OUR FAVORITE character this month is the Montreal commercial photographer who wears one of those fancy wrist watches with a built-in alarm. It isn’t just swank either. His job keeps him driving from place to place around the city all day and on arrival at each new call he sets his wrist alarm for twentyfive minutes.
THROUGHOUT its history Canada has had to face up to the high cost of being a nation. To remain a nation we have done things that are economic lunacy. We’ve built railroads across empty wastes of rock and bush. Through tariffs we have forced ourselves to pay a dollar and a half for manufactured articles that our neighbors would like to sell us for a dollar.
MISTER ROBERTS: Hollywood has done a dandy job on the famed Thomas Heggen comedy-drama about some bored American sailors in the backwaters of the Pacific during World War II. The locker-room lustiness of the novel and the stage production has been toned down a bit, as you might expect, and one or two comic highlights are weakened by overemphasis, but on the whole this is a vastly enjoyable show.By CLYDE GILMOUR3 min
He’s flamboyant and headstrong, makes acrobats of his actors, abhors the ordinary, and some of his errors (say his critics) have been lulus. But Tyrone Guthrie is the real star of Stratford’s Shakespearean Festival. That’s why he’s decided it's time to leaveBy BARBARA MOON16 min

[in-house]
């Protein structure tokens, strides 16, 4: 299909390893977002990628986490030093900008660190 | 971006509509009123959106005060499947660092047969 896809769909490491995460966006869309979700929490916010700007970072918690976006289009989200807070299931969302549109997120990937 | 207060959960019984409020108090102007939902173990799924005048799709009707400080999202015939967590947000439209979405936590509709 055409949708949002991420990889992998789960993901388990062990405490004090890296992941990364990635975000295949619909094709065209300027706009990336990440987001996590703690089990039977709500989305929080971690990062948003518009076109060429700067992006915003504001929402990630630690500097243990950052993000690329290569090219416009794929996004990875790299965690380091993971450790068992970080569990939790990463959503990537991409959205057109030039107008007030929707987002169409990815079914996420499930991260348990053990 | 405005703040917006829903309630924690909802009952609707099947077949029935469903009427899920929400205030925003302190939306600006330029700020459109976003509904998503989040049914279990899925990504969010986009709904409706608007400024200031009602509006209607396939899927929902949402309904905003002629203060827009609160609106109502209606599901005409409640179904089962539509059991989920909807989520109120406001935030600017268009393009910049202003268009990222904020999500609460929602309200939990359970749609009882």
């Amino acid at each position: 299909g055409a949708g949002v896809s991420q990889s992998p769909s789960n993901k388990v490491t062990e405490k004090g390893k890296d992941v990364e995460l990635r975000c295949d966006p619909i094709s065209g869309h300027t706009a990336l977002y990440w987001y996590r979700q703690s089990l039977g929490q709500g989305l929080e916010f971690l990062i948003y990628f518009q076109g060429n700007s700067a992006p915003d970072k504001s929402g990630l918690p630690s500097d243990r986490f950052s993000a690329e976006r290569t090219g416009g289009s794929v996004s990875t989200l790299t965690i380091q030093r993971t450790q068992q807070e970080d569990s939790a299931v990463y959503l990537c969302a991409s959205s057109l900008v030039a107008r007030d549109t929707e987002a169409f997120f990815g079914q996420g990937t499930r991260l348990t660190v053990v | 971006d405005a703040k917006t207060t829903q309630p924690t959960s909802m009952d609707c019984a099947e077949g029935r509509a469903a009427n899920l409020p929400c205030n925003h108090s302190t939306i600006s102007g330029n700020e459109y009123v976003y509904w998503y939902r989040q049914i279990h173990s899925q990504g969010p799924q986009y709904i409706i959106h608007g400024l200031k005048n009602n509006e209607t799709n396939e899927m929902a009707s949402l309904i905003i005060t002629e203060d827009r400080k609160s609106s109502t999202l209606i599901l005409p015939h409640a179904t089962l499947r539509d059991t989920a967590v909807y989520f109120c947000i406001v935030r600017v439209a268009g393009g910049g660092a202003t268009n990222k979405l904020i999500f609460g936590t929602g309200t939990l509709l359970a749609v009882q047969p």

Can Bill Horsey rule the grocery world? So far, in the fight for Canada’s billion-and-a-half-dollar grocery bill, his Dominion Stores are second and growing fast. And his strange circus ways are so successful that even his biggest rivals are stealing his stuffBy EARLE BEATTIE23 min
OFFHAND it’s hard to think of two groups more remote from each other than the auto workews of Ontario and the cod fishermen of Newfoundland. But it may turn out as a curiosity of Canadian labor history that the auto workers play an important (though unintentional) part in bringing unemployment insurance to the fishermen, all of whom are now unprotected.By BLAIR FRASER10 min
AFTER ANY general election the House of Commons takes on a subtle alteration. New boys are spread around the benches, puzzled but proud—and just a little frightened. The old boys, like old lags, know everything and everybody. They do not have to be told the rules or look apprehensively at the whips.By Beverley Baxter8 min
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